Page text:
Experts react to the cardiac research
Dr. Christian Nitsche, a doctor-in-training in the division of cardiology at the Medical University of Vienna and the first author of the study, explained the background to Medical News Today.
“Cardiac amyloidosis (CA) is an infiltrative cardiac disease. Particularly Transthyretin (ATTR)-CA [which] can be diagnosed non-invasively with DPD bone scintigraphy. However, the prevalence of CA in the “general population” and associated prognostic implications are poorly understood,” Nitsche said.
Dr. Tharusha Gunawardena, a cardiologist at Ipswich Hospital in the United Kingdom who was not involved in the study, agreed.
“Cardiac amyloidosis is a challenging rare condition with an incidence of about 1 in 1,000 people with about 500 to 600 new cases in the [United Kingdom] every year (according to the UCL National Amyloidosis Centre),” Gunawardena told Medical News Today.
Diagnosis is often late and can be protracted relying on certain features on Echocardiography and Cardiac MRI. The paper is interesting in that it aims to screen for prevalence though its inherent potential for clinical application seems unclear. Some people [may have had] bone scintigraphy for cancer, but it may have been helpful to understand the non-cancer reasons for doing them.
Dr. Tharusha Gunawardena
Gunawardena noted that “patients who had bone scans had been assessed retrospectively looking at their outcomes. The isotope uptake detected for these scans was greater for patients with cardiac amyloid and the proportion of this appeared to relate to morbidity and mortality outcomes (as in the risk of adverse events and death).”
Nitsche pointed out that there were limitations to the research, saying “not all patients with DPD positivity had additional SPECT/CT imaging of the heart. Cardiac uptake of any intensity on planar imaging should always be confirmed by SPECT/CT to differentiate myocardial from other sources of tracer uptake (e.g. blood pool, ribs). This highlights the necessity of thorough assessment in case of suspected cardiac uptake.”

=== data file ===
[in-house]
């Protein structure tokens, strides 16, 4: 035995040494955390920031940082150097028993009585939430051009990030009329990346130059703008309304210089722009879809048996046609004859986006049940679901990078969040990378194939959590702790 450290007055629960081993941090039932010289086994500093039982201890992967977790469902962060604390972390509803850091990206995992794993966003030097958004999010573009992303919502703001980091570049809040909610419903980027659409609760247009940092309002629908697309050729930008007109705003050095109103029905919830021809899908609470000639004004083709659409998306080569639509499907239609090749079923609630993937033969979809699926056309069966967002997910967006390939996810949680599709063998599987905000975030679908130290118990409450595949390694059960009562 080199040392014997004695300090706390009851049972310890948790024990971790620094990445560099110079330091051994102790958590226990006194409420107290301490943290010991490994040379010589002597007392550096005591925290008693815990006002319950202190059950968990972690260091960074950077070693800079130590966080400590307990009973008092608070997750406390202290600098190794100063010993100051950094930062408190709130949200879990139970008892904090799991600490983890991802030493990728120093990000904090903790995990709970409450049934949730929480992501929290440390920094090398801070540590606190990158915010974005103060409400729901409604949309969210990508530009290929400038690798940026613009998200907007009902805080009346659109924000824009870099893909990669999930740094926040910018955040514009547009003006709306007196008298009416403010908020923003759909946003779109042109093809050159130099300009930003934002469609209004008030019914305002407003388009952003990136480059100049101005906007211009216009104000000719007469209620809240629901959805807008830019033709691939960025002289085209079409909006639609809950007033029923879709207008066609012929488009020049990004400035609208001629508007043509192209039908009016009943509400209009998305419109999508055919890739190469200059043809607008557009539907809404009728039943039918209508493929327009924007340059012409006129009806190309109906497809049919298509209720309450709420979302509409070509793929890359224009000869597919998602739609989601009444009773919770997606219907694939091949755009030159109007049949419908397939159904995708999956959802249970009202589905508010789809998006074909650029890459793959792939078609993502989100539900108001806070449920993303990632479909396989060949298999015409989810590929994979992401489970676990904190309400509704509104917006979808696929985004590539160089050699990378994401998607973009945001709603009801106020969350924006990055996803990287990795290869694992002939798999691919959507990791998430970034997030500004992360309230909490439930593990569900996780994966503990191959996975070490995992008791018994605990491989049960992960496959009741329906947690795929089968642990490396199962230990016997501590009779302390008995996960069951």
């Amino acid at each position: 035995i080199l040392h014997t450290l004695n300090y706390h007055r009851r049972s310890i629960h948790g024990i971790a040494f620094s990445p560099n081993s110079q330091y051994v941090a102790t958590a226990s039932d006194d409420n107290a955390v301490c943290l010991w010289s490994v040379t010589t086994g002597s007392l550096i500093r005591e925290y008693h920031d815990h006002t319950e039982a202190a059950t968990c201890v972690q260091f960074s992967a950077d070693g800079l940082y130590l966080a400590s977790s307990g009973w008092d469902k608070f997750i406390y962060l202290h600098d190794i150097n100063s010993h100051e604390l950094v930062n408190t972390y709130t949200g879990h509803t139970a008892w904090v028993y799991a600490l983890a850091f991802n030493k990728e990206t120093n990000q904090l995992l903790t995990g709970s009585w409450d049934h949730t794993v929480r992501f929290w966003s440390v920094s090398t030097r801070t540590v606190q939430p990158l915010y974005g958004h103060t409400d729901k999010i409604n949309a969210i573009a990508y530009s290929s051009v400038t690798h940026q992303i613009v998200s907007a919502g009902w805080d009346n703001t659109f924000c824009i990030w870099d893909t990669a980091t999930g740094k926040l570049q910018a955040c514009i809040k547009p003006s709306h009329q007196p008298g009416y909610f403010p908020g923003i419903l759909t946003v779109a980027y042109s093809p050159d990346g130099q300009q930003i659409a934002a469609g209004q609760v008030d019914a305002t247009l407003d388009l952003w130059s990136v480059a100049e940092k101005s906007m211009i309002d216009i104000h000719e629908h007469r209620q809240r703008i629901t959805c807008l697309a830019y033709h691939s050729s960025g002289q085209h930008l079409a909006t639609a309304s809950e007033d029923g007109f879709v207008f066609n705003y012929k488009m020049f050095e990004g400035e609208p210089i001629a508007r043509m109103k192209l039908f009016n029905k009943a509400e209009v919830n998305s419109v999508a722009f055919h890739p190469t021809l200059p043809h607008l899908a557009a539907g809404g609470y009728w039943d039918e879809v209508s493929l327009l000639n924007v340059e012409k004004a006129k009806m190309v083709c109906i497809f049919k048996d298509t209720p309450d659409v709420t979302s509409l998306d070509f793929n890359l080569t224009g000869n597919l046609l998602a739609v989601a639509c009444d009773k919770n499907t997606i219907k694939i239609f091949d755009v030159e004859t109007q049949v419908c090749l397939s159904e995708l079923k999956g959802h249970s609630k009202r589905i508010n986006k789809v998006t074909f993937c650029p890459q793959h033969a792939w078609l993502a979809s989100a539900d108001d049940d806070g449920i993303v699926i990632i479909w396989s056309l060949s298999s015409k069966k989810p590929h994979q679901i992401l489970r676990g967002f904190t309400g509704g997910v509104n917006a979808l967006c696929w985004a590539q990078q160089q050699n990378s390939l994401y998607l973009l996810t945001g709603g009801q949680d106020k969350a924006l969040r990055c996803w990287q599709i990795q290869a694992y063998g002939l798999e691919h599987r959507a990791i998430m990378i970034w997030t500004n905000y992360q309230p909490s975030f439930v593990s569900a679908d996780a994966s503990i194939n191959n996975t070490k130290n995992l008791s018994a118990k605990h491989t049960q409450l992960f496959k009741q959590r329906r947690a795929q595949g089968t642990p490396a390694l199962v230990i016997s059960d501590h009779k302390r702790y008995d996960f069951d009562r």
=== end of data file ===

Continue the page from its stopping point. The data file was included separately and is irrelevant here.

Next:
The research, however, has implications for patients and the public.
Patients undergoing bone scintigraphy for different reasons may present with DPD+ as an incidental finding. Facing worse outcomes and given the availability of novel treatment options for both common subtypes of CA (ATTR and light-chain CA), efforts would be maximized to reliably diagnose DPD+. Patients with DPD+ should then be referred to a cardiology specialist for further assessment and treatment initiation.
Dr. Christian Nitsche
Gunawardena agreed, saying, “[this study] would suggest that perhaps there is scope for prospective studies to explore the potential role and benefit of using bone scintigraphy in the initial assessment of patients with cardiac diagnosis.”
This may inform on [those] patients who could benefit from referral to specialist centres and perhaps more aggressive initial treatments. The effect on prognosis may help facilitate conversations with patients and families on future expected outcomes.
Dr. Tharusha Gunawardena